By Steve Vivona
Warner, $24.95, Widescreen
I've said elsewhere that while I admire Jackie Chan he's no Bruce Lee. I can often do without the heavy doses of comedy he injects into his films. When I saw "Lethal Weapon 4" (a guilty pleasure) I found a new martial arts champion who admittedly I knew very little about. In the last decade Jet Li established himself as a worthy successor to Lee. His martial arts prowess is every bit as good as Chan's. His films however are much more serious.
In "Lethal 4" Li made quick work of Mel Gibson during two spectacular fight scenes. Now with "Romeo Must Die" the spotlight is all on him. The film is a broad takeoff on Shakespeare's tragic romance with Li starring as Han Sing, a disgraced Hong Kong cop who is in prison because he refused to arrest his gangster father.
Han's father Chu Sing is an L.A. crimelord who is in the midst of an important business deal with rival African-American gangster Isaak O'Day (Delroy Lindo) to buy up all the Oakland waterfront businesses and sell it to the NFL as the site for a future stadium. Tensions run high as these two gangsters try to put aside their differences.
Their fragile peace is shattered when Han's brother Po is murdered. When he hears the news Han breaks out of prison and comes to America to avenge his brother. He finds himself in the midst of simmering tensions and meets Isaak's daughter Trish (pop singer Aaliyah). There is an immediate attraction between the pair and after Trish's brother is also murdered they team up to get to the bottom of the situation.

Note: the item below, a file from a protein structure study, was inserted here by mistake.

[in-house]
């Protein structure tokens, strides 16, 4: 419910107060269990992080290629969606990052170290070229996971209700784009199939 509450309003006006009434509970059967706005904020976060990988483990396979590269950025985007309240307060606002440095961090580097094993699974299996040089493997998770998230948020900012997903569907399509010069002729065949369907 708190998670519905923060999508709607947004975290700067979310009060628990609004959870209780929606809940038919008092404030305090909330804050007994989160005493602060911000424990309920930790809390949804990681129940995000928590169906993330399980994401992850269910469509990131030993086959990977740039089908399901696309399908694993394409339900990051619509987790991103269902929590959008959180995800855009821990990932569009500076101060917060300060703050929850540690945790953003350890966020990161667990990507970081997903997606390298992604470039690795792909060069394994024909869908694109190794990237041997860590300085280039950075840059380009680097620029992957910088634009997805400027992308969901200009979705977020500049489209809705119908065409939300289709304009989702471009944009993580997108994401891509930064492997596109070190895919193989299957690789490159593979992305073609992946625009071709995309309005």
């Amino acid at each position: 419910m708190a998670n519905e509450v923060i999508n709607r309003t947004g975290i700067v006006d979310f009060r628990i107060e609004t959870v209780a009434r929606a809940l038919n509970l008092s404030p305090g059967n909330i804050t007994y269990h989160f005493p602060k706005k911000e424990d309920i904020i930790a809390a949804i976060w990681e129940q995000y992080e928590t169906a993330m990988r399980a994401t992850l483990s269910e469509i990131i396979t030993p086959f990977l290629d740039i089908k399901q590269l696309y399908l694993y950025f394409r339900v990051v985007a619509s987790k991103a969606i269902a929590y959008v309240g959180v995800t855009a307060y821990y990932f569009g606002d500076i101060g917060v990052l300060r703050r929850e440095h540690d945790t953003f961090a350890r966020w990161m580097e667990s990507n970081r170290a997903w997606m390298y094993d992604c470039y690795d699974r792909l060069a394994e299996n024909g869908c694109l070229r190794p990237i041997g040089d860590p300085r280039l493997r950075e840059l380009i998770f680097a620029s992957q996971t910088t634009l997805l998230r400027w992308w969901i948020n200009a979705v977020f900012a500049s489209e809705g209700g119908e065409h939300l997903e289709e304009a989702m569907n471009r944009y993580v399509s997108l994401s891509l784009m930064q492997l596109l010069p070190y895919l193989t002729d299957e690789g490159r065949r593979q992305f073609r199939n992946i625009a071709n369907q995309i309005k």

"Romeo Must Die" is obviously a showcase for Li's many talents, which in many scenes have been obviously (and in my opinion, needlessly) computer-enhanced. The success of "The Matrix" has amped up audience expectations in terms of action and what we see in "Romeo Must Die" is a result.
The problem is that with a film like "The Matrix," which is set in a fantasy environment, it's ok to push the reality of the action. Here it just looks silly and phony. In Hong Kong about all they could afford were wires. Here with the full power of CGI behind them anything is possible, but it just doesn't look right.
Li is a likeable performer who seems to have mastered the language. In "Lethal 4" he had very little dialogue but a definite presence. He and Aaliyah have a definite chemistry that makes their relationship believable. A romance between the two is only hinted at, and they don't suffer the same tragic fate as their Shakespearian ancestors.
"Romeo Must Die" tries to emphasize the story over the action, but it is all too predictable (if I can figure it out it has to be!), and I found myself hankering for more action. Admittedly the fight sequences are pretty spectacular and I think Li has a bright future over here.
Warner has served up a terrific DVD presentation for "Romeo Must Die" that includes a total of five documentaries about various aspects of the production. I enjoyed seeing how the fight scenes were choreographed and executed, as well some of the more amazing stunts. Additionally there are two Aaliyah music videos and a making-of short on one of those as well. Two trailers round out the supplements on this value-packed release!
The widescreen transfer is also very strong with a typically sharp image for a Warner disc and great sound.